EPITHALAMION BY EDMUND SPENSER SUMMARY PDF

The work begins with two sonnets in which the speaker addresses his own poetry, attempting to invest his words with the power to achieve his goal the wooing of Elizabeth Boyle. From the third sonnet through the sixty-second sonnet, the speaker is in an slmost constant state of emotional turmoil and frustrated hopes. His beloved refuses to look favorably upon his suit, so his reaction ranges from desparing self-deprecation to angry tirade against her stubbornness. He uses a variety of motifs to explicate his feelings and thoughts toward the subject of his ardor: predator and prey, wartime victor and captive, fire and ice, and hard substances that eventually soften over long periods of time. In Sonnet 63, the Amoretti undergoes a drastic change in tone.

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Please Sign Up to get full document. Spencer is very methodical in his depiction of time as it passes, both in the accurate chronological sense and in the subjective sense Of time as felt by those waiting in anticipation or fear. As with most classically-inspired works, this ode begins With an invocation to the Muses to help the groom; however, in this case they are o help him awaken his bride, not create his poetic work. Then follows a growing procession of figures who attempt to bestir the bride from her bed.

Once the sun has risen, the bride finally awakens and begins her procession to the bridal bower. Stanza 1 The groom calls upon the muses to inspire him to properly sing the praises of his beloved bride. Hymen, god of marriage, is already awake, and so too should the bride arise.

If they do so, she will tread nothing but flowers on her procession from her rooms to the site of the wedding. As they adorn her doorway with flowers, their song will awaken the bride Stanza 4 Addressing the various nymphs of other natural locales, the groom asks that they tend to their specialties to make the wedding day perfect.

The nymphs who tend the ponds and lakes should make sure the water is clear and unmolested by lively fish, that they may see their own reflections in it and so best prepare themselves to be seen by the bride. The nymphs tooth mountains and woods, who keep deer safe from ravening wolves, should exercise their skills in keeping these selfsame wolves away from the bride this wedding day.

Both groups are to be present to help decorate the wedding site with their beauty. Stanza S The groom now addresses his bride directly even if she is not present to urge her to awaken. He urges he latter to do for his bride what they do for Venus, sing to her as they help her dress for her wedding.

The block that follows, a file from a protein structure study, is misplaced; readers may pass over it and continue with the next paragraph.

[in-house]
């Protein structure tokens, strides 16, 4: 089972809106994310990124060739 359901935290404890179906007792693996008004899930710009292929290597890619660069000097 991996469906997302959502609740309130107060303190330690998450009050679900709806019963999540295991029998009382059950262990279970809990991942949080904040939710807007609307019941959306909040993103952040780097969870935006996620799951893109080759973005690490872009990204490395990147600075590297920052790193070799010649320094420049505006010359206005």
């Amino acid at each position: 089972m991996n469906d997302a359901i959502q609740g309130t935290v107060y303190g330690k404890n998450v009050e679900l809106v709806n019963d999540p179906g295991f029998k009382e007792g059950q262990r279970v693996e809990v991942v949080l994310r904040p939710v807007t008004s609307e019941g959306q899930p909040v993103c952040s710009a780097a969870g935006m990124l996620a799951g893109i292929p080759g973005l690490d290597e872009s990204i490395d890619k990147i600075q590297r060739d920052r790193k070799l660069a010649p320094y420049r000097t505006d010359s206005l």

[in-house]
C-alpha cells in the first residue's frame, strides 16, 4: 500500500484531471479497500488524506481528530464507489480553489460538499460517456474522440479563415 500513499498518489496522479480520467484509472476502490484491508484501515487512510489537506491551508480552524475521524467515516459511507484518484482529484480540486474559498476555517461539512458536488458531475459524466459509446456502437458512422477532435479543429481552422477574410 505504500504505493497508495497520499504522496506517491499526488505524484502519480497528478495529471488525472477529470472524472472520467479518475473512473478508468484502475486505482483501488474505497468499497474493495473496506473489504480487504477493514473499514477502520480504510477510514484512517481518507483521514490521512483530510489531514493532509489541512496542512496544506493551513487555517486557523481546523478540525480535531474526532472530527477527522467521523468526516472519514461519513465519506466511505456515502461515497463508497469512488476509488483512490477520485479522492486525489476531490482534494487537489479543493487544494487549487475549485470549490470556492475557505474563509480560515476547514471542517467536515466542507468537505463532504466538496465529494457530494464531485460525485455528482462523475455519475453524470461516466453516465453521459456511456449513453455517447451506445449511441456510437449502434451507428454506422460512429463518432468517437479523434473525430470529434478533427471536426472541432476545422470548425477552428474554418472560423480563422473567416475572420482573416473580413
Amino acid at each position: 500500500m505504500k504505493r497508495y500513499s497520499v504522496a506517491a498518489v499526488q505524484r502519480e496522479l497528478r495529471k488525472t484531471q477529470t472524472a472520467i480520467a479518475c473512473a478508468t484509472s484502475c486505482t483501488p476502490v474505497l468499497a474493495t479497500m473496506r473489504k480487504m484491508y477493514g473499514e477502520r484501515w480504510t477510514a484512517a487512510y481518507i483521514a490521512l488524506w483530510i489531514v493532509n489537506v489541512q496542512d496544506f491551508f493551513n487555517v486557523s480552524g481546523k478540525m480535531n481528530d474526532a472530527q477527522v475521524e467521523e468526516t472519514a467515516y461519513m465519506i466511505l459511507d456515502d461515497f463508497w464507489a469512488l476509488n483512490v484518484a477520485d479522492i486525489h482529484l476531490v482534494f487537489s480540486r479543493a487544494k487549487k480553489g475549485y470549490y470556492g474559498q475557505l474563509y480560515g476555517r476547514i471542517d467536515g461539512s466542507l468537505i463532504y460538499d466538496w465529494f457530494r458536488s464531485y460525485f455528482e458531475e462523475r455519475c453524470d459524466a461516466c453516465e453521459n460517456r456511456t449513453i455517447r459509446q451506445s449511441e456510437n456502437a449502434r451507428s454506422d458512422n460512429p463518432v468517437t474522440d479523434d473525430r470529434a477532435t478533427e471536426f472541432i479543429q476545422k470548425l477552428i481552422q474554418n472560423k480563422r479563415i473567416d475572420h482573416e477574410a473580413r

Stanza 7 The bride is ready with her attendant virgins, so now is time for the groomsmen and the groom himself to prepare. He then prays to Phoebes, who is both sundo and originator of the arts, to give this one day of the year to him while keeping the rest for himself.

He offers to exchange his own poetry as an offering tort this great favor. Stanza 8 The mortal wedding guests and entertainment move into action. Those hearing the cries applaud the boys and join in with the song. In modesty, she avoids the gaze of the myriad admirers and blushes at the songs of praise she is receiving. Stanza 10 The groom asks the women Who see his bride if they have ever seen anyone so beautiful in their town before.

He then launches into a list of all her virtues, starting With her eyes and eventually describing her Whole body. Stanza 11 The groom moves from the external beauty of the bride to her internal beauty, which he claims to see better than anyone else. He praises her lively spirit, her sweet love, her chastity, her faith, her honor, and her modesty. He insists that could her observers see her inner beauty, they would be far more awestruck by it Han they already are by her outward appearance.

Stanza 12 The groom calls tort the doors to the temple to be opened that his bride may enter in and approach the altar in reverence, He offers his bride as an example tort the observing maidens to follow, tort she approaches this holy place with reverence and humility, Stanza 13 The bride stands before the altar as the priest offers his blessing upon her and upon the marriage, She blushes, causing the angels to forget their duties and encircle here, while the groom wonders why she should blush to give him her hand in marriage.

Stanza 15 The groom reiterates his affirmation that this day is holy and calls everyone to celebrate in response to the ringing bells. He exults that the sun is so bright and the day so beautiful, then changes his tone to regret as he realize his voiding is taking place on the summer solstice, the longest day Of the year, and so his eightieth nuptial bliss will be delayed all the longer, yet last only briefly.